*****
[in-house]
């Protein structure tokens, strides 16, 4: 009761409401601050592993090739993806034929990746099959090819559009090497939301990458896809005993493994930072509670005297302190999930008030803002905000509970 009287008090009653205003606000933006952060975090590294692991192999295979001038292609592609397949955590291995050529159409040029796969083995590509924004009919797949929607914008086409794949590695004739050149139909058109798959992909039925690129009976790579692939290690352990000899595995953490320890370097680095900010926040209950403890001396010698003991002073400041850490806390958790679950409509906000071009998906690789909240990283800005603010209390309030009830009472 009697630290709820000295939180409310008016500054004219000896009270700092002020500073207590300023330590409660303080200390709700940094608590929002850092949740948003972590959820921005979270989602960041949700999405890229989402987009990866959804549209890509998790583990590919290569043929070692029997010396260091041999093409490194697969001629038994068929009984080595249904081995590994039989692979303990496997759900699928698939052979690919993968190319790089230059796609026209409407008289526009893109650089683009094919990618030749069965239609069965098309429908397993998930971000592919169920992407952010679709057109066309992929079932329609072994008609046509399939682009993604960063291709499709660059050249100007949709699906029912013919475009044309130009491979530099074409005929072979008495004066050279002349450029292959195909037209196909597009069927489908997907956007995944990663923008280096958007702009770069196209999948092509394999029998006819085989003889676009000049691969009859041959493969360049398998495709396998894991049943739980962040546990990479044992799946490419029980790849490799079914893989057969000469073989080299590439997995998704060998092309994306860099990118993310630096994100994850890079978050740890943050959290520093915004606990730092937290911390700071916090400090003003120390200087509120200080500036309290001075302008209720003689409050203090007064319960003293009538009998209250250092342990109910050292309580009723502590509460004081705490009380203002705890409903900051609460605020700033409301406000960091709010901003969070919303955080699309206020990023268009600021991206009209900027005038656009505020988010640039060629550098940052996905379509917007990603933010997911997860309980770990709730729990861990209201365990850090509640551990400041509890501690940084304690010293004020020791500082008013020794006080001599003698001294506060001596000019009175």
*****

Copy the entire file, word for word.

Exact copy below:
[in-house]
């Protein structure tokens, strides 16, 4: 009761409401601050592993090739993806034929990746099959090819559009090497939301990458896809005993493994930072509670005297302190999930008030803002905000509970 009287008090009653205003606000933006952060975090590294692991192999295979001038292609592609397949955590291995050529159409040029796969083995590509924004009919797949929607914008086409794949590695004739050149139909058109798959992909039925690129009976790579692939290690352990000899595995953490320890370097680095900010926040209950403890001396010698003991002073400041850490806390958790679950409509906000071009998906690789909240990283800005603010209390309030009830009472 009697630290709820000295939180409310008016500054004219000896009270700092002020500073207590300023330590409660303080200390709700940094608590929002850092949740948003972590959820921005979270989602960041949700999405890229989402987009990866959804549209890509998790583990590919290569043929070692029997010396260091041999093409490194697969001629038994068929009984080595249904081995590994039989692979303990496997759900699928698939052979690919993968190319790089230059796609026209409407008289526009893109650089683009094919990618030749069965239609069965098309429908397993998930971000592919169920992407952010679709057109066309992929079932329609072994008609046509399939682009993604960063291709499709660059050249100007949709699906029912013919475009044309130009491979530099074409005929072979008495004066050279002349450029292959195909037209196909597009069927489908997907956007995944990663923008280096958007702009770069196209999948092509394999029998006819085989003889676009000049691969009859041959493969360049398998495709396998894991049943739980962040546990990479044992799946490419029980790849490799079914893989057969000469073989080299590439997995998704060998092309994306860099990118993310630096994100994850890079978050740890943050959290520093915004606990730092937290911390700071916090400090003003120390200087509120200080500036309290001075302008209720003689409050203090007064319960003293009538009998209250250092342990109910050292309580009723502590509460004081705490009380203002705890409903900051609460605020700033409301406000960091709010901003969070919303955080699309206020990023268009600021991206009209900027005038656009505020988010640039060629550098940052996905379509917007990603933010997911997860309980770990709730729990861990209201365990850090509640551990400041509890501690940084304690010293004020020791500082008013020794006080001599003698001294506060001596000019009175």